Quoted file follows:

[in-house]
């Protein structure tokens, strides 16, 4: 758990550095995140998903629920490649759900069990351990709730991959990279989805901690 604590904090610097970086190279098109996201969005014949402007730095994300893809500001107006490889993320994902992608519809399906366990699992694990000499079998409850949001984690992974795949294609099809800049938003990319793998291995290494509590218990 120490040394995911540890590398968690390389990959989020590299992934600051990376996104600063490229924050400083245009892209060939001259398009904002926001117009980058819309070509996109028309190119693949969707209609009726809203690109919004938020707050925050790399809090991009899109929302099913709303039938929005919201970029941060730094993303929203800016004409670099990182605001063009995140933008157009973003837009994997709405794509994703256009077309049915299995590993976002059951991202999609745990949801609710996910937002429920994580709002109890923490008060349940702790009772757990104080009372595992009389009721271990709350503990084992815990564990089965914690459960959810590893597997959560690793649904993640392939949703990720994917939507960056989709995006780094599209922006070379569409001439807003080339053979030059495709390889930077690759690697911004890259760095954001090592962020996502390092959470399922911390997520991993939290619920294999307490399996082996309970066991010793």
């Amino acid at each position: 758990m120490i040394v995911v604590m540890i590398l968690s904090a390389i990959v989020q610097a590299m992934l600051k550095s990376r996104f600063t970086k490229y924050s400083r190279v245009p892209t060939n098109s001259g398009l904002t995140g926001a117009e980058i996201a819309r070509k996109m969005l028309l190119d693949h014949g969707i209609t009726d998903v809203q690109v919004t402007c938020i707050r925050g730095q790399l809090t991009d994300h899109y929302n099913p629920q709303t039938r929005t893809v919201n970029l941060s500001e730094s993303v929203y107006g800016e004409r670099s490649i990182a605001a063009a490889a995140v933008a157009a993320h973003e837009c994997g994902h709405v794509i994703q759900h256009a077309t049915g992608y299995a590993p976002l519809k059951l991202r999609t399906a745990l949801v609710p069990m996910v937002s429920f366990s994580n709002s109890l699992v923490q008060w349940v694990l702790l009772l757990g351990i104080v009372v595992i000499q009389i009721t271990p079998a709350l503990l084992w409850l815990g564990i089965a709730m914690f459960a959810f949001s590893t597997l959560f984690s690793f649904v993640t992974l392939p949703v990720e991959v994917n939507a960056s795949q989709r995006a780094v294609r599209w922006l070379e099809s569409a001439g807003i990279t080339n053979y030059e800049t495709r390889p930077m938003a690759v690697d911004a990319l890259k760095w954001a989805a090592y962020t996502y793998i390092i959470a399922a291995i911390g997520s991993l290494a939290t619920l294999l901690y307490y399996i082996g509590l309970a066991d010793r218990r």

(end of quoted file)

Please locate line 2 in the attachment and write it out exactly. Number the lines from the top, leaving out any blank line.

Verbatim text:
């Protein structure tokens, strides 16, 4: 758990550095995140998903629920490649759900069990351990709730991959990279989805901690 604590904090610097970086190279098109996201969005014949402007730095994300893809500001107006490889993320994902992608519809399906366990699992694990000499079998409850949001984690992974795949294609099809800049938003990319793998291995290494509590218990 120490040394995911540890590398968690390389990959989020590299992934600051990376996104600063490229924050400083245009892209060939001259398009904002926001117009980058819309070509996109028309190119693949969707209609009726809203690109919004938020707050925050790399809090991009899109929302099913709303039938929005919201970029941060730094993303929203800016004409670099990182605001063009995140933008157009973003837009994997709405794509994703256009077309049915299995590993976002059951991202999609745990949801609710996910937002429920994580709002109890923490008060349940702790009772757990104080009372595992009389009721271990709350503990084992815990564990089965914690459960959810590893597997959560690793649904993640392939949703990720994917939507960056989709995006780094599209922006070379569409001439807003080339053979030059495709390889930077690759690697911004890259760095954001090592962020996502390092959470399922911390997520991993939290619920294999307490399996082996309970066991010793």